Yesterday, Secretary of State Mike Pompeo was in Saudi Arabia, where there's obviously considerable interest in the recent attack on Saudi oil facilities and those responsible. While the chief U.S. diplomat has accused Iran, the Houthis in Yemen have claimed responsibility.
It was against this backdrop that Pompeo spoke with reporters and gave journalists some guidance on the kind of coverage he'd like to see from independent news outlets.
"[B]y the way, that makes the Houthis' claims false, right. Just so we're tracking back to your original question, that means these people lie. And so whatever you report about them, you say, 'The Houthis said...,' you should say, 'The well-known, frequently lying Houthis have said the following....'"This is important, because you ought not report them as if these are truth-tellers, as if these are people who aren't completely under the boot of the Iranians, and who would not at the direction of the Iranians lay claim to attacks which they did not engage in, which clearly was the case here."So there you go. Whenever you say 'Houthis,' you should begin with, 'The well-known, frequently-known-to-lie Houthis.' And then you can write whatever it is they say. And you would have -- that would be good reporting."
To be sure, there are heightened tensions in the Middle East following a violent attack in Saudi Arabia. Tensions are high; the White House is weighing some highly provocative options; Iran isn't doing much to lower the temperature; and there's a great deal of uncertainty about how this will play out in the near future.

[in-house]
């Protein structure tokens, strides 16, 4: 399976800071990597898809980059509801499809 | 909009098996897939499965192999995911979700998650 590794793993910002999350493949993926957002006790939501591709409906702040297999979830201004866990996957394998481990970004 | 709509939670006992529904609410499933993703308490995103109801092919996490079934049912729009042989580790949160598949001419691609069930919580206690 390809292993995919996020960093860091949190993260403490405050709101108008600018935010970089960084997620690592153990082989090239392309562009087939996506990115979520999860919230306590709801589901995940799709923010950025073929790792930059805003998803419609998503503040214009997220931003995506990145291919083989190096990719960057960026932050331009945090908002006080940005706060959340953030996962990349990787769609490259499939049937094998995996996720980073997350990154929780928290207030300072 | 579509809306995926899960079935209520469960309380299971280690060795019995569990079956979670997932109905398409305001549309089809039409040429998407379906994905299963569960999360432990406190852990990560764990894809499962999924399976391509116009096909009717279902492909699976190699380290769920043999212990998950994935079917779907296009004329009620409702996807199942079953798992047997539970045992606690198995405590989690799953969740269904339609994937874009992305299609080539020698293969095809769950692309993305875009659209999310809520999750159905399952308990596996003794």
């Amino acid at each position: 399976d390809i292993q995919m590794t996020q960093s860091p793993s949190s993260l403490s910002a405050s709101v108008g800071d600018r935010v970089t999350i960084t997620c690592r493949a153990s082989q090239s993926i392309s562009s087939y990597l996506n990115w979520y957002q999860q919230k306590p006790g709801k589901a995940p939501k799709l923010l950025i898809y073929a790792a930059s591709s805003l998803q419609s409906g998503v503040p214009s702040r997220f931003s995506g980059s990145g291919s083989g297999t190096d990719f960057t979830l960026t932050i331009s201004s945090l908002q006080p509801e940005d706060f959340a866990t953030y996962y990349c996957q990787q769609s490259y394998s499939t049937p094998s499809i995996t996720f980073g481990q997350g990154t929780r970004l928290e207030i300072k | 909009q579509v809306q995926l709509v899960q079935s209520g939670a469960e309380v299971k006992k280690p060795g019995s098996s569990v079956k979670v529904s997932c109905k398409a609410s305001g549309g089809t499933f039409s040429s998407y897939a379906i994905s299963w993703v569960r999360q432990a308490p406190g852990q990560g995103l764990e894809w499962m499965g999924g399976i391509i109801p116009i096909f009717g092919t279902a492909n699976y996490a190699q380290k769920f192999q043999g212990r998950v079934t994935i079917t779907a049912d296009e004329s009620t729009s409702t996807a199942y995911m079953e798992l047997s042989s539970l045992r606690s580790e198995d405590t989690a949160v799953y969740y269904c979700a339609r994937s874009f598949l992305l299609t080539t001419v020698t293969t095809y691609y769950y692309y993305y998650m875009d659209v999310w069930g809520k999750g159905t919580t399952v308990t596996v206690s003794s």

For that matter, it's also true that the Houthis in Yemen, eager to raise their visibility and relevance, have made dubious claims.
But if Mike Pompeo wants to give journalists advice on how best to cover those with dubious credibility, the secretary of State should probably be careful what he wishes for.
A Washington Post analysis helped drive the point home:
Trump has uttered more than 12,000 false or misleading things as president. He is not the Houthis, nor are his falsehoods the same as theirs. But there are lots of falsehoods. Whether any individual false claim was made knowingly and with intent to deceive is often difficult to ascertain, which is why much of the media continues to resist the L-word. There have been instances in which The Washington Post and the New York Times, though, have applied that label to something Trump clearly knew better about at the time. That includes when Trump denied knowledge of a hush-money payment to adult-film actress Stormy Daniels that he we later found out he was involved in.Pompeo would apparently like us to do this more, judging by his comments Wednesday. By his logic, Trump has simply said too many false things for us to treat him like any other source in a story.
Quite right. By Pompeo's dictum, media references to "Donald Trump" should necessarily begin with, "The well-known, frequently-known-to-lie Donald Trump." This, according to the secretary of State's logic, would be "good reporting."
After all, to do anything less would be to convey to news consumers that the sitting American president is a credible figure whose reputation for truth-telling is intact. Since it's not, Pompeo seems to believe professional journalists have a responsibility to alert the public to those who have earned a reputation for dishonesty.
According to the official transcript, reporters laughed yesterday at Pompeo's comments. Perhaps it's because they were aware of the irony?